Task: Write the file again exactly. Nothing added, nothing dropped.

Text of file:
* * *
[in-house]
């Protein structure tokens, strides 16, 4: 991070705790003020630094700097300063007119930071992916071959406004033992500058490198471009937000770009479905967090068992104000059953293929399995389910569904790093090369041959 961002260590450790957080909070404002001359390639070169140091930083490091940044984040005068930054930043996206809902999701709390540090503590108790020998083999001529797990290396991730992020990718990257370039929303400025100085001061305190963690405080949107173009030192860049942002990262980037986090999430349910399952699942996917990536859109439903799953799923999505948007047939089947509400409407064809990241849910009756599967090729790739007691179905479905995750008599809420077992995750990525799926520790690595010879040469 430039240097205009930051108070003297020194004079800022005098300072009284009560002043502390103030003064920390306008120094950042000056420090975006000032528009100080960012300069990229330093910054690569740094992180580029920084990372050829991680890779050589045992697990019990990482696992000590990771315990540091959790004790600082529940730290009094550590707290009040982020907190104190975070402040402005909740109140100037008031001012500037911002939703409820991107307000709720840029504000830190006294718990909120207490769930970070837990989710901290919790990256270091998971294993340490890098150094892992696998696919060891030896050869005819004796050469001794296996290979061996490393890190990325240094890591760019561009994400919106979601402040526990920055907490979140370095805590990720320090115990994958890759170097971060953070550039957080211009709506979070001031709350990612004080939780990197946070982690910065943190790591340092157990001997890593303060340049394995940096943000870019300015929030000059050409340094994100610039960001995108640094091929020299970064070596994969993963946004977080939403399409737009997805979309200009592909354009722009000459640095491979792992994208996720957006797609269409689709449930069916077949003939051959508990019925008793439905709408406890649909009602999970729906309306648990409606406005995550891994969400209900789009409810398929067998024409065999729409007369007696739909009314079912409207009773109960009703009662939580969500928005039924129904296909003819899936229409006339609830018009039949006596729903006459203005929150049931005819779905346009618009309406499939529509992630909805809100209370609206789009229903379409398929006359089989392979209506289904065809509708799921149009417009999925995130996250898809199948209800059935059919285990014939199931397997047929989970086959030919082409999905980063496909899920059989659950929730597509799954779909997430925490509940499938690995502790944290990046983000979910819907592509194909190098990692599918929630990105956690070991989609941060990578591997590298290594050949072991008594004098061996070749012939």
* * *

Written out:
[in-house]
């Protein structure tokens, strides 16, 4: 991070705790003020630094700097300063007119930071992916071959406004033992500058490198471009937000770009479905967090068992104000059953293929399995389910569904790093090369041959 961002260590450790957080909070404002001359390639070169140091930083490091940044984040005068930054930043996206809902999701709390540090503590108790020998083999001529797990290396991730992020990718990257370039929303400025100085001061305190963690405080949107173009030192860049942002990262980037986090999430349910399952699942996917990536859109439903799953799923999505948007047939089947509400409407064809990241849910009756599967090729790739007691179905479905995750008599809420077992995750990525799926520790690595010879040469 430039240097205009930051108070003297020194004079800022005098300072009284009560002043502390103030003064920390306008120094950042000056420090975006000032528009100080960012300069990229330093910054690569740094992180580029920084990372050829991680890779050589045992697990019990990482696992000590990771315990540091959790004790600082529940730290009094550590707290009040982020907190104190975070402040402005909740109140100037008031001012500037911002939703409820991107307000709720840029504000830190006294718990909120207490769930970070837990989710901290919790990256270091998971294993340490890098150094892992696998696919060891030896050869005819004796050469001794296996290979061996490393890190990325240094890591760019561009994400919106979601402040526990920055907490979140370095805590990720320090115990994958890759170097971060953070550039957080211009709506979070001031709350990612004080939780990197946070982690910065943190790591340092157990001997890593303060340049394995940096943000870019300015929030000059050409340094994100610039960001995108640094091929020299970064070596994969993963946004977080939403399409737009997805979309200009592909354009722009000459640095491979792992994208996720957006797609269409689709449930069916077949003939051959508990019925008793439905709408406890649909009602999970729906309306648990409606406005995550891994969400209900789009409810398929067998024409065999729409007369007696739909009314079912409207009773109960009703009662939580969500928005039924129904296909003819899936229409006339609830018009039949006596729903006459203005929150049931005819779905346009618009309406499939529509992630909805809100209370609206789009229903379409398929006359089989392979209506289904065809509708799921149009417009999925995130996250898809199948209800059935059919285990014939199931397997047929989970086959030919082409999905980063496909899920059989659950929730597509799954779909997430925490509940499938690995502790944290990046983000979910819907592509194909190098990692599918929630990105956690070991989609941060990578591997590298290594050949072991008594004098061996070749012939």